Sunset Provisions and your Prenuptial and Postnuptial Agreement

The sunset provision, or sometimes referred to, as the sunset clause, is a legal term that you’ve never heard of? If you’re not a prenuptial agreement lawyer, that may be true, but you may need to know what it is, especially when we are talking about prenuptial agreements. Why? Because if you already have a prenuptial agreement, you may actually have one, and not realize it! That’s right. If you have a prenuptial agreement, and the terms and conditions are not facts with which you are very familiar, or it was drawn up many years agoand a lot has happened since then and you forgot what you agreed to, you may need to know what it means. It is essentially a date after which a prenuptial agreement can ‘expire’. Yes, your prenuptial agreement may become null and void after 30 years, let’s say, and so since 2013 you haven’t even really had a prenup, and thought you did.

Don’t fret; New York Prenup can assist you by revisiting your New York prenup document and ensuring that you are both still protected, and that you are covered in such a way that is relevant to the current status of your assets.

We have suggested to clients that they can basically create the terms and conditions of their prenuptial agreement, finalize the document, put it away for safe keeping, and then basically all but forget about it. We still think that is a good course of action! However, there are certain circumstances in which we recommend that if you have a prenuptial agreement that was drafted awhile back and are unfamiliar with the terms off the top of your head at present, you may want to take a peek. You’re going to want to make sure there aren’t provisions in the document that you and your spouse agreed to say, 15 or 20 years ago but that are not applicable now. Perhaps financial circumstances of one or both parties have significantly changed, and the original prenup did not address these situations.

Now to the sunset clause. This term is often either unheard of, or misunderstood. It is also applied in a widely generic manner to cover several different types of provisions in prenuptial agreements, but as we described above it is used generally to refer to a prenup that, at some predetermined date/amount of time married, the prenup expires. In other scenarios, the sunset provision may indicate that should the marriage remain intact for a certain amount of time, say 25 years, then one spouse may be entitled to a greater amount of assets than if the marriage were to have dissolved during that 25 year period.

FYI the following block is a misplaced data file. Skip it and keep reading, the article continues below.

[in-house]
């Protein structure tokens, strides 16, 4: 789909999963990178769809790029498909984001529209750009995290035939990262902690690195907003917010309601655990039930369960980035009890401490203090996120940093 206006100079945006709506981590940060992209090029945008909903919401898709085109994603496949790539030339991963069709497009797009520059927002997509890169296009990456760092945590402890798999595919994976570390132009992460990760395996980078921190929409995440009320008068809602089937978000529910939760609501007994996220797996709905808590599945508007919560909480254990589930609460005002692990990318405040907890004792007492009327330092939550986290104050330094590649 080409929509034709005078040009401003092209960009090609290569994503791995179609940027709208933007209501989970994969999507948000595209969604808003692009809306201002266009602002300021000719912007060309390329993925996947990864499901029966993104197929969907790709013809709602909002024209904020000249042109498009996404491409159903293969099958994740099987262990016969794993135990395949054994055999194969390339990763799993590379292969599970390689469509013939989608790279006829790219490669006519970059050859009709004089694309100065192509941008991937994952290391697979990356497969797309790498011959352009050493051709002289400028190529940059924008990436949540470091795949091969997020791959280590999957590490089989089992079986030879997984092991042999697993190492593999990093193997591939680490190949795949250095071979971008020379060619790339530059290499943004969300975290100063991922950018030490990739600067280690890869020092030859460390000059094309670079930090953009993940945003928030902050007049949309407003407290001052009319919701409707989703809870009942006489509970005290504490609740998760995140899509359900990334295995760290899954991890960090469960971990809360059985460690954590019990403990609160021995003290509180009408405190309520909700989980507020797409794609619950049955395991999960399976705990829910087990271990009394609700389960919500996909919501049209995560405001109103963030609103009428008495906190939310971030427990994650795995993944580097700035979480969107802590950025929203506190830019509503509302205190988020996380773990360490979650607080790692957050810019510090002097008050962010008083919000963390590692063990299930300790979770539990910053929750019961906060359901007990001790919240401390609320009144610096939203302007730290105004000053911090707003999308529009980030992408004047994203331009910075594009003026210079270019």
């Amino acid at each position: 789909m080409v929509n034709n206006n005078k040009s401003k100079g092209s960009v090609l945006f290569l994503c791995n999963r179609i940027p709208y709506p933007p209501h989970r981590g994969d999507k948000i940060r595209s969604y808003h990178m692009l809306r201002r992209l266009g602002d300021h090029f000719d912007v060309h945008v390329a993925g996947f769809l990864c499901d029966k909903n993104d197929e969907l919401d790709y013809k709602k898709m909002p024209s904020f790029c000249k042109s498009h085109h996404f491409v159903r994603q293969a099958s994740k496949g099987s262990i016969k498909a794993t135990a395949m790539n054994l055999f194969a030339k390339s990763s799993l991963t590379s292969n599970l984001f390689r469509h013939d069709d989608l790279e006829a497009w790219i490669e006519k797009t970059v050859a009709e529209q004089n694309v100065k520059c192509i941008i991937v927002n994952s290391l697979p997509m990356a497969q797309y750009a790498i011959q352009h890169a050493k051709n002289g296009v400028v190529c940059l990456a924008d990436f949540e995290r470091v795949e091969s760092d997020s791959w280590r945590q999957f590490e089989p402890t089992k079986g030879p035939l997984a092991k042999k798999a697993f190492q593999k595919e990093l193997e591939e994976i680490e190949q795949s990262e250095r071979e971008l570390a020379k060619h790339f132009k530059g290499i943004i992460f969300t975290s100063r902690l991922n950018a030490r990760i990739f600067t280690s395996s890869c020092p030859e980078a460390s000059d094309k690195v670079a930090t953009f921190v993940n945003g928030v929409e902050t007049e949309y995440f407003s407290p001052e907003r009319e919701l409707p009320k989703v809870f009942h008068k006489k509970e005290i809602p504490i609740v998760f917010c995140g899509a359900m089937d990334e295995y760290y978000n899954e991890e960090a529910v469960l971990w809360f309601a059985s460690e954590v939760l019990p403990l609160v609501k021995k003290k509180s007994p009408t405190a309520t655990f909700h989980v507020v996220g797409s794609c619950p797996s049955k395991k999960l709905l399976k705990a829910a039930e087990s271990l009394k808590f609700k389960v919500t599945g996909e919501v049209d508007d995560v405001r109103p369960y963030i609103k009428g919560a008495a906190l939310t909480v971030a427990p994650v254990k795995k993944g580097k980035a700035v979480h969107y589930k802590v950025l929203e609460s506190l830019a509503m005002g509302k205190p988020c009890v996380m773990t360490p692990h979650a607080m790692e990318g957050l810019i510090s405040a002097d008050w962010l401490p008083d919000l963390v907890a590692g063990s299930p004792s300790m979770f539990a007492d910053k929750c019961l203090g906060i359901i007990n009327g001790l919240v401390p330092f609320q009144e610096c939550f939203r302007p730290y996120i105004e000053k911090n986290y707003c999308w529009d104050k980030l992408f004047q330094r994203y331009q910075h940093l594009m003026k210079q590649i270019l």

‘Sunset provisions’ in a prenuptial agreement can frequently be found in prenups where one of the parties is significantly wealthier than the other when entering into the marriage. Having a large amount of assets in retirement accounts, let’s say, or real estate holdings, may prompt a couple to seek a sort of sunset clause in their agreement. On top of that, if there are children for one or both spouses from a prior marriage, it is not uncommon to see a sunset provision that would protect the assets of those children, and then that clause would be set to expire, perhaps, when those children become adults.

These sort of situations make it a good idea to set a sort of timer whereby the couple revisits the agreement and decides if there are amendments that need to be made, or perhaps you feel the verbiage is too loose, confusing or inapplicable in the current circumstances of the marriage, and it may be a good time to consult with New York Prenup attorneys and have a new  prenuptial agreement (also known as a postnuptial agreement) drawn up.

Things change during marriages, both relationally and emotionally, but also when it comes to wealth, income, assets, and inheritance. In a short amount of time, one spouse can come into significant money or a vast increase in earnings which make certain terms of a prenuptial agreement imperative to review, and possibly change, in its entirety.

In summation, yes, once you have your prenuptial agreement completed and finalized by New York Prenup, by all means, file it away and feel the sense of security the document is there to foster. However, if you already have a prenuptial agreement and circumstances have changed in your marriage, in your assets and wealth, or you aren’t sure what the original terms were, or were vague and non specific, you’re going to want to revisit the terms in the form of a postnuptial agreement with New York Prenup attorneys who can assist you very quickly and easily in reshaping the document to reflect your current situation, and recommend and advise you on how to move forward.